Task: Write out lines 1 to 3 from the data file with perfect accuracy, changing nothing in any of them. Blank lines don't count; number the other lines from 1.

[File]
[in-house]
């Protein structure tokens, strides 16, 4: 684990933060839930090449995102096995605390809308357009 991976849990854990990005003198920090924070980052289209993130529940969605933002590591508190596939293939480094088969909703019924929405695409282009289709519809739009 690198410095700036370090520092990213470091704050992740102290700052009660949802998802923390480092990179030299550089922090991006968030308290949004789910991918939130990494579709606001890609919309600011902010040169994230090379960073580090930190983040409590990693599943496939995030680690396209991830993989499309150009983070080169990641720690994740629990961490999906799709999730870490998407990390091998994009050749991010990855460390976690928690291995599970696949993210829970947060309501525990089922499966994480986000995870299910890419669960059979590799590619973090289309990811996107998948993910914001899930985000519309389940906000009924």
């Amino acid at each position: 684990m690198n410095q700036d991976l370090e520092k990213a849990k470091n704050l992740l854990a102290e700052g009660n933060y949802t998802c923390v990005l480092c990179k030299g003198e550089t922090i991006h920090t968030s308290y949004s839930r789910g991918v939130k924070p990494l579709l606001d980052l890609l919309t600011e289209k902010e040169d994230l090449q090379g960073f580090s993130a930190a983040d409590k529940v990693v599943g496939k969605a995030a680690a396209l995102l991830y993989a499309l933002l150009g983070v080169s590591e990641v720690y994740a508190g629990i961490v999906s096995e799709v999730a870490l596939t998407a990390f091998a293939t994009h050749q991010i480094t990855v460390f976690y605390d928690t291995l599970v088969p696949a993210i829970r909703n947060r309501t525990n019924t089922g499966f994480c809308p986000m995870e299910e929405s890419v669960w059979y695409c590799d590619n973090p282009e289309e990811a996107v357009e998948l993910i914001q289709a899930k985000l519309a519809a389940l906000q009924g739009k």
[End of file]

[in-house]
């Protein structure tokens, strides 16, 4: 684990933060839930090449995102096995605390809308357009 991976849990854990990005003198920090924070980052289209993130529940969605933002590591508190596939293939480094088969909703019924929405695409282009289709519809739009 690198410095700036370090520092990213470091704050992740102290700052009660949802998802923390480092990179030299550089922090991006968030308290949004789910991918939130990494579709606001890609919309600011902010040169994230090379960073580090930190983040409590990693599943496939995030680690396209991830993989499309150009983070080169990641720690994740629990961490999906799709999730870490998407990390091998994009050749991010990855460390976690928690291995599970696949993210829970947060309501525990089922499966994480986000995870299910890419669960059979590799590619973090289309990811996107998948993910914001899930985000519309389940906000009924």
């Amino acid at each position: 684990m690198n410095q700036d991976l370090e520092k990213a849990k470091n704050l992740l854990a102290e700052g009660n933060y949802t998802c923390v990005l480092c990179k030299g003198e550089t922090i991006h920090t968030s308290y949004s839930r789910g991918v939130k924070p990494l579709l606001d980052l890609l919309t600011e289209k902010e040169d994230l090449q090379g960073f580090s993130a930190a983040d409590k529940v990693v599943g496939k969605a995030a680690a396209l995102l991830y993989a499309l933002l150009g983070v080169s590591e990641v720690y994740a508190g629990i961490v999906s096995e799709v999730a870490l596939t998407a990390f091998a293939t994009h050749q991010i480094t990855v460390f976690y605390d928690t291995l599970v088969p696949a993210i829970r909703n947060r309501t525990n019924t089922g499966f994480c809308p986000m995870e299910e929405s890419v669960w059979y695409c590799d590619n973090p282009e289309e990811a996107v357009e998948l993910i914001q289709a899930k985000l519309a519809a389940l906000q009924g739009k």